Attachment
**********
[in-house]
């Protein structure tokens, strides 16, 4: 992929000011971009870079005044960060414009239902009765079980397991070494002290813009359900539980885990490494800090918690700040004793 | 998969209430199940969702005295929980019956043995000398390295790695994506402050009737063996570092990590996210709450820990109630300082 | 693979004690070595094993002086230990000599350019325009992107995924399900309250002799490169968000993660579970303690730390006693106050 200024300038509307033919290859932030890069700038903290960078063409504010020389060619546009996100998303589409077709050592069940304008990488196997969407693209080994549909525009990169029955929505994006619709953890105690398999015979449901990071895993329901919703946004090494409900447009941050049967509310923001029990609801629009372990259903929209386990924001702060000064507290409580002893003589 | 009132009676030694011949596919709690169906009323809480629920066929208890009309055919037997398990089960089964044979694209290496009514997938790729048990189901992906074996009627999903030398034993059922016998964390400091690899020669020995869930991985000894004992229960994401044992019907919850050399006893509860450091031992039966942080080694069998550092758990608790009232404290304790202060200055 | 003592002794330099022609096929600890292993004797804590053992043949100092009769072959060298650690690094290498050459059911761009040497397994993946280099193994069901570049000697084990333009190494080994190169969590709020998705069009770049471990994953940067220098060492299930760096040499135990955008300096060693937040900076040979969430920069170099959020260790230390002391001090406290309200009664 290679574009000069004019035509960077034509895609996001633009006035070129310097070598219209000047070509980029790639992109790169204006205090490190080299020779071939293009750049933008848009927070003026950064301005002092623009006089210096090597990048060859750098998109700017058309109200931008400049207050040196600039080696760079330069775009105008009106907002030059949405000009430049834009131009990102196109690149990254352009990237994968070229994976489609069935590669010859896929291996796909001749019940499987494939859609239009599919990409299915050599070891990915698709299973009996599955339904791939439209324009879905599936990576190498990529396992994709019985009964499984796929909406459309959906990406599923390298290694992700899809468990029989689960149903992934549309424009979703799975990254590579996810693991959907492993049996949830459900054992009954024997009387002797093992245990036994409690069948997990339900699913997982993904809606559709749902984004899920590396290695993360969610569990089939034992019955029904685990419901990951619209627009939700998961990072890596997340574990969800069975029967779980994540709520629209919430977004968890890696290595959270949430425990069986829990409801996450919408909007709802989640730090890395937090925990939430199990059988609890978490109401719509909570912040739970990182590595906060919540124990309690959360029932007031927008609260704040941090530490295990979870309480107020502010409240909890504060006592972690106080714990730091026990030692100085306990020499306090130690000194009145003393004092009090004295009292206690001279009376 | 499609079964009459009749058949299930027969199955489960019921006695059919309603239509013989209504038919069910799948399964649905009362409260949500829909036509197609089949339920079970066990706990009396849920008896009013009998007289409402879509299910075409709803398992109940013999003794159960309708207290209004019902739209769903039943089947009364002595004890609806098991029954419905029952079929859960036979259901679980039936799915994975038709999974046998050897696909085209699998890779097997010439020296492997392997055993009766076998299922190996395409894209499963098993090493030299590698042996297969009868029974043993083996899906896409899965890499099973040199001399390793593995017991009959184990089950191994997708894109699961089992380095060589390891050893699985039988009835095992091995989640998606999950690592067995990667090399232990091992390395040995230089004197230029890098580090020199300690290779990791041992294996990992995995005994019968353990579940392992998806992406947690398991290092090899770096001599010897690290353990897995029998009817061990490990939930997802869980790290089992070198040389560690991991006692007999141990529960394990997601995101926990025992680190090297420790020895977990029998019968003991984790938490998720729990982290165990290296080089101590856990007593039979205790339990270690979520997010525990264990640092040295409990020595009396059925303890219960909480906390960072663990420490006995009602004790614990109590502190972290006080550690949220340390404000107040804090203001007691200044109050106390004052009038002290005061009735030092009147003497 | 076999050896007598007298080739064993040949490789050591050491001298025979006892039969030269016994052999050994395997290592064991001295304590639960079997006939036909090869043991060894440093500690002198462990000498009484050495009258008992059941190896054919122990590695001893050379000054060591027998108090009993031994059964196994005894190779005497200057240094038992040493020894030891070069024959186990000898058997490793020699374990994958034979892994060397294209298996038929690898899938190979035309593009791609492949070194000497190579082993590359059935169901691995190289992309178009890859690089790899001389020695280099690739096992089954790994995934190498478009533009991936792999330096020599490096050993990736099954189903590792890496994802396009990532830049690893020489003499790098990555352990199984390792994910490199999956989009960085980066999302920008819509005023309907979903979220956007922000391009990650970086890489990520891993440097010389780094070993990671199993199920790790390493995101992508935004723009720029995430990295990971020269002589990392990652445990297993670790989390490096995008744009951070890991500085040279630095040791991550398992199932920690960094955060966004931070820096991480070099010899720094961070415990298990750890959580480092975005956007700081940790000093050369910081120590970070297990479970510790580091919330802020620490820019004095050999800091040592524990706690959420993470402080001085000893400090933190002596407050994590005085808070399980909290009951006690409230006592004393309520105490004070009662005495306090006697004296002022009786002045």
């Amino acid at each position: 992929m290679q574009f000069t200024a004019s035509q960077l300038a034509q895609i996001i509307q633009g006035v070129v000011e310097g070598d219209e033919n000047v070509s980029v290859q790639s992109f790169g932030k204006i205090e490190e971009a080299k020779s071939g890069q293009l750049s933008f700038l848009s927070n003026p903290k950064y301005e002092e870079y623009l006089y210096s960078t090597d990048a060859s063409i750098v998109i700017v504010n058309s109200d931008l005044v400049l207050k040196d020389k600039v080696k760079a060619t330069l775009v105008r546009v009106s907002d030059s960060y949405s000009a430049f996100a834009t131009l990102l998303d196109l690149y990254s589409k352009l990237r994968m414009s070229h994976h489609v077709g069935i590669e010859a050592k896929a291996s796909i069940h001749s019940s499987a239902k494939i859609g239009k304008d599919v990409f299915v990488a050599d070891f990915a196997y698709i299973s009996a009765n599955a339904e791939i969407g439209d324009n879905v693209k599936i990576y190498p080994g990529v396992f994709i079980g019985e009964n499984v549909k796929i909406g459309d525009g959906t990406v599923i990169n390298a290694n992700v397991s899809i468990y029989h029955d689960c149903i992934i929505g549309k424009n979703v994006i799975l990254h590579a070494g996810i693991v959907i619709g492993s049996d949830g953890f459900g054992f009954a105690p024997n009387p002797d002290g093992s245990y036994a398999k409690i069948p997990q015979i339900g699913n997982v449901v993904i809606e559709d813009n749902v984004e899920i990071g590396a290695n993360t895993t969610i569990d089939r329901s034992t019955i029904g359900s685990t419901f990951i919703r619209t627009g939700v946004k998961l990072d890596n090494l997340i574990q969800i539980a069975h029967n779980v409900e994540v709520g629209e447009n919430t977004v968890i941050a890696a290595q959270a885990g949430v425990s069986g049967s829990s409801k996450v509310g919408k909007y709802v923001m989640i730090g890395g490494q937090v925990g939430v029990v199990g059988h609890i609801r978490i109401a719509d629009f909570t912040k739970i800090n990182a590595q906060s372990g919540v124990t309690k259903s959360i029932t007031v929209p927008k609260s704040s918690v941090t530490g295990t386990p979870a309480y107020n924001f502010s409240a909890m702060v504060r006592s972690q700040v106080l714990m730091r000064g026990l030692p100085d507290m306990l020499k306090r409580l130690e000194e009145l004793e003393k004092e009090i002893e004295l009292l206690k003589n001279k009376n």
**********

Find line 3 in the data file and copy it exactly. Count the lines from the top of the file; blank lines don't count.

């Amino acid at each position: 992929m290679q574009f000069t200024a004019s035509q960077l300038a034509q895609i996001i509307q633009g006035v070129v000011e310097g070598d219209e033919n000047v070509s980029v290859q790639s992109f790169g932030k204006i205090e490190e971009a080299k020779s071939g890069q293009l750049s933008f700038l848009s927070n003026p903290k950064y301005e002092e870079y623009l006089y210096s960078t090597d990048a060859s063409i750098v998109i700017v504010n058309s109200d931008l005044v400049l207050k040196d020389k600039v080696k760079a060619t330069l775009v105008r546009v009106s907002d030059s960060y949405s000009a430049f996100a834009t131009l990102l998303d196109l690149y990254s589409k352009l990237r994968m414009s070229h994976h489609v077709g069935i590669e010859a050592k896929a291996s796909i069940h001749s019940s499987a239902k494939i859609g239009k304008d599919v990409f299915v990488a050599d070891f990915a196997y698709i299973s009996a009765n599955a339904e791939i969407g439209d324009n879905v693209k599936i990576y190498p080994g990529v396992f994709i079980g019985e009964n499984v549909k796929i909406g459309d525009g959906t990406v599923i990169n390298a290694n992700v397991s899809i468990y029989h029955d689960c149903i992934i929505g549309k424009n979703v994006i799975l990254h590579a070494g996810i693991v959907i619709g492993s049996d949830g953890f459900g054992f009954a105690p024997n009387p002797d002290g093992s245990y036994a398999k409690i069948p997990q015979i339900g699913n997982v449901v993904i809606e559709d813009n749902v984004e899920i990071g590396a290695n993360t895993t969610i569990d089939r329901s034992t019955i029904g359900s685990t419901f990951i919703r619209t627009g939700v946004k998961l990072d890596n090494l997340i574990q969800i539980a069975h029967n779980v409900e994540v709520g629209e447009n919430t977004v968890i941050a890696a290595q959270a885990g949430v425990s069986g049967s829990s409801k996450v509310g919408k909007y709802v923001m989640i730090g890395g490494q937090v925990g939430v029990v199990g059988h609890i609801r978490i109401a719509d629009f909570t912040k739970i800090n990182a590595q906060s372990g919540v124990t309690k259903s959360i029932t007031v929209p927008k609260s704040s918690v941090t530490g295990t386990p979870a309480y107020n924001f502010s409240a909890m702060v504060r006592s972690q700040v106080l714990m730091r000064g026990l030692p100085d507290m306990l020499k306090r409580l130690e000194e009145l004793e003393k004092e009090i002893e004295l009292l206690k003589n001279k009376n």